Alvin once again took the production chair for McWilson’s
second solo effort, Bed of Roses, released this past
March. Many of the musicians that appeared on her first
album are present in her second, with hubby McCaughey making
an appearance, and when McWilson toured behind Bed of
Roses in late March, Alvin, McCaughey, Joe Terry and
Bobby Lloyd Hicks (of the Skeletons and Dave Alvin’s Guilty
Men) were her backup band.
McWilson, who has been likened to Patsy Cline and Chrissie
Hynde (and Alvin has called her “the roots-rock Sylvia Plath”),
is bringing a killer band with her, and, opening up for
her is Mose Allison’s daughter, New York City-based Amy
Allison. Christy McWilson and Amy Allison will be joined
by Mike Thomas at Valentine’s (12 New Scotland Ave., Albany),
tonight (Thursday, Aug. 22). The show starts at 8:30 PM;
tickets are $7. Call the club at 432-6572 for more information.
Mines’ Red Beads
theater group Mabou Mines joins forces with puppeteer Basil
Twist and composer Ushio Torikai to present Red Beads,
a quasi-opera incorporating dance, music, text, and wind.
Wind? Yes, wind: It is the essential force in bringing Twist’s
15-foot-tall silk puppets to life. Twist is internationally
renowned, the only American to ever be accepted in the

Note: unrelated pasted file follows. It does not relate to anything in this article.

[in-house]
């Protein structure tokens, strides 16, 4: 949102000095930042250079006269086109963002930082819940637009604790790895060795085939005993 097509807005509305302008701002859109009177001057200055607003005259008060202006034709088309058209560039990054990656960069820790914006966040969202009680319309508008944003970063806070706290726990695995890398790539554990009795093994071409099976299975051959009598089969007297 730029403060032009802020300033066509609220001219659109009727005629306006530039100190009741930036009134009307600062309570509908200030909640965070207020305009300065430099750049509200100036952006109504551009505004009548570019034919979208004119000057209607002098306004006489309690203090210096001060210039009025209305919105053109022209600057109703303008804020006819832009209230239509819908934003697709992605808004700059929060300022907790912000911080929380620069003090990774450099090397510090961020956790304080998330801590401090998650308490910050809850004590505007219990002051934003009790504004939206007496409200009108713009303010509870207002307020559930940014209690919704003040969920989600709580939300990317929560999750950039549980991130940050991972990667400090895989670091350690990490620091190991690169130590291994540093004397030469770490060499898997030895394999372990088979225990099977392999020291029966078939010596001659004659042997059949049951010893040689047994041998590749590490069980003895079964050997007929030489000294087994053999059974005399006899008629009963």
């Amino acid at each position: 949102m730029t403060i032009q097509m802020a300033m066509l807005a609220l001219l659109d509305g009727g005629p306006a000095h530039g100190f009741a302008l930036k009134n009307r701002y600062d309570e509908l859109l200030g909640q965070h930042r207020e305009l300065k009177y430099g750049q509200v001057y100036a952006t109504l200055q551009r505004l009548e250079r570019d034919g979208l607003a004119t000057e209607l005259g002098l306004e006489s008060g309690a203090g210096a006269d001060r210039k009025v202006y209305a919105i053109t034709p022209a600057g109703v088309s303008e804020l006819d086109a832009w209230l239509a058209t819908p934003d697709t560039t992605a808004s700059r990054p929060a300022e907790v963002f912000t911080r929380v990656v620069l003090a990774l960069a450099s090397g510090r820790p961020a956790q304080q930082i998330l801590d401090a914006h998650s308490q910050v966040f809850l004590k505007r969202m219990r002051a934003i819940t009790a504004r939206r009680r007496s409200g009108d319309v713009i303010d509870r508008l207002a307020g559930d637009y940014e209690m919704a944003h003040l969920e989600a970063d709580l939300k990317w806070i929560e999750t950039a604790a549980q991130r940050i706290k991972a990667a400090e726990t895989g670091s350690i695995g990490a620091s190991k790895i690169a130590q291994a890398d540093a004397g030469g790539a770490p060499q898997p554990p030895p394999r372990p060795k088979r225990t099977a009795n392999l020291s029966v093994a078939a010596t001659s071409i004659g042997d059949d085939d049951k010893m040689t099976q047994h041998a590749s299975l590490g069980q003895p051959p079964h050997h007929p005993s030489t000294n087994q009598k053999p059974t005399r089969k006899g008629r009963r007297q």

French school for puppeteers, L’ecole Superieure Nationale
des Arts de la Marionette.
Written and directed by Mabou Mines cofounder Lee Breuer,
Red Beads, opening tomorrow at MASS MoCA, is the
story of the spiritual-mystical connection between a mother
and daughter. Adapted from traditional Siberian mythology,
it is intended, according to Breuer, as something of a scary
ghost story. (So, even though the show features puppets,
don’t bring the kids.) Red Beads has an impeccable
pedigree; nearly everyone involved in the production—Twist,
Breuer, Torikai—is a multiple award-winner for past work.
MASS MoCA regulars will recall that an early work-in-progress
version of the show was presented in February 2001.
Beads will be performed tomorrow (Friday, Aug. 23) and
Saturday (Aug. 24) at 8 PM at MASS MoCA (1040 MASS MoCA
Way, North Adams, Mass.). Call (413) 662-2111 for tickets
and information, or visit www.massmoca.org.